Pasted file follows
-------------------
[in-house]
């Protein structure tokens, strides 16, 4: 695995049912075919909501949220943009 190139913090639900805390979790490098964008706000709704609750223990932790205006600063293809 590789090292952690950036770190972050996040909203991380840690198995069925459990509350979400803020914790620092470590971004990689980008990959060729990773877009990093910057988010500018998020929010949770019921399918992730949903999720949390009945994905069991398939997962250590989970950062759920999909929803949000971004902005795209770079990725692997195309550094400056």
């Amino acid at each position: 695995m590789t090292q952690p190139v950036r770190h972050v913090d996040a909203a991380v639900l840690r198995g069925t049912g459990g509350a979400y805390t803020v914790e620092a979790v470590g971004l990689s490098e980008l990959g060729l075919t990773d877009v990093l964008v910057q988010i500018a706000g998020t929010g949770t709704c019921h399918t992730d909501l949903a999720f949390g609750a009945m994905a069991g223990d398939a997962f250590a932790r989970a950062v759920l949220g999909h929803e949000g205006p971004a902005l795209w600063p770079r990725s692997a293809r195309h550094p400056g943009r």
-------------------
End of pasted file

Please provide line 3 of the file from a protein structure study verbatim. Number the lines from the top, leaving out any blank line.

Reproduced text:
């Amino acid at each position: 695995m590789t090292q952690p190139v950036r770190h972050v913090d996040a909203a991380v639900l840690r198995g069925t049912g459990g509350a979400y805390t803020v914790e620092a979790v470590g971004l990689s490098e980008l990959g060729l075919t990773d877009v990093l964008v910057q988010i500018a706000g998020t929010g949770t709704c019921h399918t992730d909501l949903a999720f949390g609750a009945m994905a069991g223990d398939a997962f250590a932790r989970a950062v759920l949220g999909h929803e949000g205006p971004a902005l795209w600063p770079r990725s692997a293809r195309h550094p400056g943009r």